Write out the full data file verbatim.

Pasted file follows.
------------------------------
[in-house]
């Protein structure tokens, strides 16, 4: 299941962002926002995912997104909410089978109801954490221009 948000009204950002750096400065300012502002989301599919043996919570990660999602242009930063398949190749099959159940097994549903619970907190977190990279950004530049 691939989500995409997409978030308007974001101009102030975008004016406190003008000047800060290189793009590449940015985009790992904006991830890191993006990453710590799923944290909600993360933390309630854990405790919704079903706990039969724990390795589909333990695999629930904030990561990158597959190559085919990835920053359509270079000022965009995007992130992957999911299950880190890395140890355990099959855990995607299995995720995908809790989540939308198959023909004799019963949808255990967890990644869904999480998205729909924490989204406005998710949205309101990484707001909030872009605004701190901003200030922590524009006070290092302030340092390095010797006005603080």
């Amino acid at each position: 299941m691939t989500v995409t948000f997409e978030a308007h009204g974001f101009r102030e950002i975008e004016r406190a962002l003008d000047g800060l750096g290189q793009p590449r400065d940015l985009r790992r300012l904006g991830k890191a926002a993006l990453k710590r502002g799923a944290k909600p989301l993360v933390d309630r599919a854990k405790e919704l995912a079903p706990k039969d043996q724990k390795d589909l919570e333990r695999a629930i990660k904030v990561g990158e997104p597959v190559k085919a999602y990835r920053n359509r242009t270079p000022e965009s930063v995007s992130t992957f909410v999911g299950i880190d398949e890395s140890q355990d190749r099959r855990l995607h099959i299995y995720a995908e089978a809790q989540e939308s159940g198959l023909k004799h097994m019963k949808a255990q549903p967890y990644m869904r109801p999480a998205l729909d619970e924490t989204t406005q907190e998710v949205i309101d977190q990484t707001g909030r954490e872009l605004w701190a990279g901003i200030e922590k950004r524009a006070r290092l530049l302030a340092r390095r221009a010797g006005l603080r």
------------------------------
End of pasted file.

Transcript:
[in-house]
């Protein structure tokens, strides 16, 4: 299941962002926002995912997104909410089978109801954490221009 948000009204950002750096400065300012502002989301599919043996919570990660999602242009930063398949190749099959159940097994549903619970907190977190990279950004530049 691939989500995409997409978030308007974001101009102030975008004016406190003008000047800060290189793009590449940015985009790992904006991830890191993006990453710590799923944290909600993360933390309630854990405790919704079903706990039969724990390795589909333990695999629930904030990561990158597959190559085919990835920053359509270079000022965009995007992130992957999911299950880190890395140890355990099959855990995607299995995720995908809790989540939308198959023909004799019963949808255990967890990644869904999480998205729909924490989204406005998710949205309101990484707001909030872009605004701190901003200030922590524009006070290092302030340092390095010797006005603080």
């Amino acid at each position: 299941m691939t989500v995409t948000f997409e978030a308007h009204g974001f101009r102030e950002i975008e004016r406190a962002l003008d000047g800060l750096g290189q793009p590449r400065d940015l985009r790992r300012l904006g991830k890191a926002a993006l990453k710590r502002g799923a944290k909600p989301l993360v933390d309630r599919a854990k405790e919704l995912a079903p706990k039969d043996q724990k390795d589909l919570e333990r695999a629930i990660k904030v990561g990158e997104p597959v190559k085919a999602y990835r920053n359509r242009t270079p000022e965009s930063v995007s992130t992957f909410v999911g299950i880190d398949e890395s140890q355990d190749r099959r855990l995607h099959i299995y995720a995908e089978a809790q989540e939308s159940g198959l023909k004799h097994m019963k949808a255990q549903p967890y990644m869904r109801p999480a998205l729909d619970e924490t989204t406005q907190e998710v949205i309101d977190q990484t707001g909030r954490e872009l605004w701190a990279g901003i200030e922590k950004r524009a006070r290092l530049l302030a340092r390095r221009a010797g006005l603080r």